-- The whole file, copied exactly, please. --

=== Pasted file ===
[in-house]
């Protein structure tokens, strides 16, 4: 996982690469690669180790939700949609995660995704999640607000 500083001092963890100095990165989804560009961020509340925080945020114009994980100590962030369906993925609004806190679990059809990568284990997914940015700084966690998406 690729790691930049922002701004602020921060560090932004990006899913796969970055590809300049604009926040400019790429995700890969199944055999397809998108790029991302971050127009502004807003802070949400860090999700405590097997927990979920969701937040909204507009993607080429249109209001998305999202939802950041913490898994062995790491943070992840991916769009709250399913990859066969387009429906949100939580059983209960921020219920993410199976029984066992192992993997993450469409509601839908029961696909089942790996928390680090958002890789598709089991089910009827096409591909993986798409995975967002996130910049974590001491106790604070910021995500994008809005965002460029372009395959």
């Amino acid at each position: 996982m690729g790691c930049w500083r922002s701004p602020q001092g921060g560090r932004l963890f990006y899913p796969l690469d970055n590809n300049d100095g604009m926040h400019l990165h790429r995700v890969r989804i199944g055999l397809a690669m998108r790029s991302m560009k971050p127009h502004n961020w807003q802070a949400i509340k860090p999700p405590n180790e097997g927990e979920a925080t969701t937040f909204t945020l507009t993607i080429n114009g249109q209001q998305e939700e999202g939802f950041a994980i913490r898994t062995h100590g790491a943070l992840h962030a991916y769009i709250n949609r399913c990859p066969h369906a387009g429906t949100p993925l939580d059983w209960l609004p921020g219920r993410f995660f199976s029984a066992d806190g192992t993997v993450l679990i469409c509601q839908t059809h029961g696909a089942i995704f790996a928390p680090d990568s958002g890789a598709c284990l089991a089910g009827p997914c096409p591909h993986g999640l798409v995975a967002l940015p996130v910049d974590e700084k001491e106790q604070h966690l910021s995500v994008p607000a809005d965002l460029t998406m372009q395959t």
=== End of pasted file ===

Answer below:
[in-house]
């Protein structure tokens, strides 16, 4: 996982690469690669180790939700949609995660995704999640607000 500083001092963890100095990165989804560009961020509340925080945020114009994980100590962030369906993925609004806190679990059809990568284990997914940015700084966690998406 690729790691930049922002701004602020921060560090932004990006899913796969970055590809300049604009926040400019790429995700890969199944055999397809998108790029991302971050127009502004807003802070949400860090999700405590097997927990979920969701937040909204507009993607080429249109209001998305999202939802950041913490898994062995790491943070992840991916769009709250399913990859066969387009429906949100939580059983209960921020219920993410199976029984066992192992993997993450469409509601839908029961696909089942790996928390680090958002890789598709089991089910009827096409591909993986798409995975967002996130910049974590001491106790604070910021995500994008809005965002460029372009395959």
């Amino acid at each position: 996982m690729g790691c930049w500083r922002s701004p602020q001092g921060g560090r932004l963890f990006y899913p796969l690469d970055n590809n300049d100095g604009m926040h400019l990165h790429r995700v890969r989804i199944g055999l397809a690669m998108r790029s991302m560009k971050p127009h502004n961020w807003q802070a949400i509340k860090p999700p405590n180790e097997g927990e979920a925080t969701t937040f909204t945020l507009t993607i080429n114009g249109q209001q998305e939700e999202g939802f950041a994980i913490r898994t062995h100590g790491a943070l992840h962030a991916y769009i709250n949609r399913c990859p066969h369906a387009g429906t949100p993925l939580d059983w209960l609004p921020g219920r993410f995660f199976s029984a066992d806190g192992t993997v993450l679990i469409c509601q839908t059809h029961g696909a089942i995704f790996a928390p680090d990568s958002g890789a598709c284990l089991a089910g009827p997914c096409p591909h993986g999640l798409v995975a967002l940015p996130v910049d974590e700084k001491e106790q604070h966690l910021s995500v994008p607000a809005d965002l460029t998406m372009q395959t």